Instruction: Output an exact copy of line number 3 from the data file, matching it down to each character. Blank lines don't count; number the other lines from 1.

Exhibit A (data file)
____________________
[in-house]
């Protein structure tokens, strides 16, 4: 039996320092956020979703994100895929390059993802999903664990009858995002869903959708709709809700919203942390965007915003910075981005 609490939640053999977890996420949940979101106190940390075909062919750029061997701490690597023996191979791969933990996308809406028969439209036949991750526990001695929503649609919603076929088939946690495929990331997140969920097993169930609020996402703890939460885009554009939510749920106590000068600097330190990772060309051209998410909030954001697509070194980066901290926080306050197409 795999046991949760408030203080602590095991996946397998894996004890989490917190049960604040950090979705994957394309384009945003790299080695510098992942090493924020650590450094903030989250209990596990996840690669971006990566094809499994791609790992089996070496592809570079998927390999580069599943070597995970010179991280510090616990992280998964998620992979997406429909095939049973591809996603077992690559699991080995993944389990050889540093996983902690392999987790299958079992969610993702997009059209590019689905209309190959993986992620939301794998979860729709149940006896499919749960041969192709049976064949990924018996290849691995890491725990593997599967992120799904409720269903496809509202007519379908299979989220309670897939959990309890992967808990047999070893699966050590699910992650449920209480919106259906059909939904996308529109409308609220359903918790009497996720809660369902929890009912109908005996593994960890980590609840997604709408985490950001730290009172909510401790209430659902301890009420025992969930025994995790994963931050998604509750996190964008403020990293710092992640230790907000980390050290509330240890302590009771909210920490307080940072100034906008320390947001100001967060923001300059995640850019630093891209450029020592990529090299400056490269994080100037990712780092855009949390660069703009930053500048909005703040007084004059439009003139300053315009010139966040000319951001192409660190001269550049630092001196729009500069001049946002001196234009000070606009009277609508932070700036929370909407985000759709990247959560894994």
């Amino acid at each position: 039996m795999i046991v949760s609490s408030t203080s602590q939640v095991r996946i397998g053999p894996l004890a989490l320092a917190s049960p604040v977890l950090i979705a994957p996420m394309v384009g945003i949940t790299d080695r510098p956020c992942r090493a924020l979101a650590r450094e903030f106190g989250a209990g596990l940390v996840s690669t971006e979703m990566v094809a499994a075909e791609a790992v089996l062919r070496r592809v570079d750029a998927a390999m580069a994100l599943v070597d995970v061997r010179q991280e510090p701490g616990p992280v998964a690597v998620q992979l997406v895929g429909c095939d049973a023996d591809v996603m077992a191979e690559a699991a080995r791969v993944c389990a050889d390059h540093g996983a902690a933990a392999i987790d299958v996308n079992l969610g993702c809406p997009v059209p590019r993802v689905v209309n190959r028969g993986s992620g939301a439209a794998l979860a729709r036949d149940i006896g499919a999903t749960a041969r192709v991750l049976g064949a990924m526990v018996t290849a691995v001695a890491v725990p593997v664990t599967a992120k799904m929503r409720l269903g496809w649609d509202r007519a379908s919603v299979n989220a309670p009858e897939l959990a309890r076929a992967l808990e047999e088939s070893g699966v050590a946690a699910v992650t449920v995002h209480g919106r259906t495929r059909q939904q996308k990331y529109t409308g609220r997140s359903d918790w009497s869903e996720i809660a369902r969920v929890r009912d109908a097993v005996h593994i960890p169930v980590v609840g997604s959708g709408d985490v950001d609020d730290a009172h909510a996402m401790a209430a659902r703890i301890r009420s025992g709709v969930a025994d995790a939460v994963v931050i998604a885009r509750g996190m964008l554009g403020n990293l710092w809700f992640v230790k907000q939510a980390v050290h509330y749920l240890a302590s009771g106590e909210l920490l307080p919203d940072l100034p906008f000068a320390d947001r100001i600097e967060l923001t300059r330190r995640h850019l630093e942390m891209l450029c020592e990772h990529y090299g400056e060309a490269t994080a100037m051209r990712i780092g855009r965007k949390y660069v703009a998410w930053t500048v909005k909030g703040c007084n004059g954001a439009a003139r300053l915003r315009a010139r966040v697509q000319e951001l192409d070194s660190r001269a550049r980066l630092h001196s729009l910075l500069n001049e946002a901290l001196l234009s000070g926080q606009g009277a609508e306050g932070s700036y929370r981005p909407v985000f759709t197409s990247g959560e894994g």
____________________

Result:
């Amino acid at each position: 039996m795999i046991v949760s609490s408030t203080s602590q939640v095991r996946i397998g053999p894996l004890a989490l320092a917190s049960p604040v977890l950090i979705a994957p996420m394309v384009g945003i949940t790299d080695r510098p956020c992942r090493a924020l979101a650590r450094e903030f106190g989250a209990g596990l940390v996840s690669t971006e979703m990566v094809a499994a075909e791609a790992v089996l062919r070496r592809v570079d750029a998927a390999m580069a994100l599943v070597d995970v061997r010179q991280e510090p701490g616990p992280v998964a690597v998620q992979l997406v895929g429909c095939d049973a023996d591809v996603m077992a191979e690559a699991a080995r791969v993944c389990a050889d390059h540093g996983a902690a933990a392999i987790d299958v996308n079992l969610g993702c809406p997009v059209p590019r993802v689905v209309n190959r028969g993986s992620g939301a439209a794998l979860a729709r036949d149940i006896g499919a999903t749960a041969r192709v991750l049976g064949a990924m526990v018996t290849a691995v001695a890491v725990p593997v664990t599967a992120k799904m929503r409720l269903g496809w649609d509202r007519a379908s919603v299979n989220a309670p009858e897939l959990a309890r076929a992967l808990e047999e088939s070893g699966v050590a946690a699910v992650t449920v995002h209480g919106r259906t495929r059909q939904q996308k990331y529109t409308g609220r997140s359903d918790w009497s869903e996720i809660a369902r969920v929890r009912d109908a097993v005996h593994i960890p169930v980590v609840g997604s959708g709408d985490v950001d609020d730290a009172h909510a996402m401790a209430a659902r703890i301890r009420s025992g709709v969930a025994d995790a939460v994963v931050i998604a885009r509750g996190m964008l554009g403020n990293l710092w809700f992640v230790k907000q939510a980390v050290h509330y749920l240890a302590s009771g106590e909210l920490l307080p919203d940072l100034p906008f000068a320390d947001r100001i600097e967060l923001t300059r330190r995640h850019l630093e942390m891209l450029c020592e990772h990529y090299g400056e060309a490269t994080a100037m051209r990712i780092g855009r965007k949390y660069v703009a998410w930053t500048v909005k909030g703040c007084n004059g954001a439009a003139r300053l915003r315009a010139r966040v697509q000319e951001l192409d070194s660190r001269a550049r980066l630092h001196s729009l910075l500069n001049e946002a901290l001196l234009s000070g926080q606009g009277a609508e306050g932070s700036y929370r981005p909407v985000f759709t197409s990247g959560e894994g």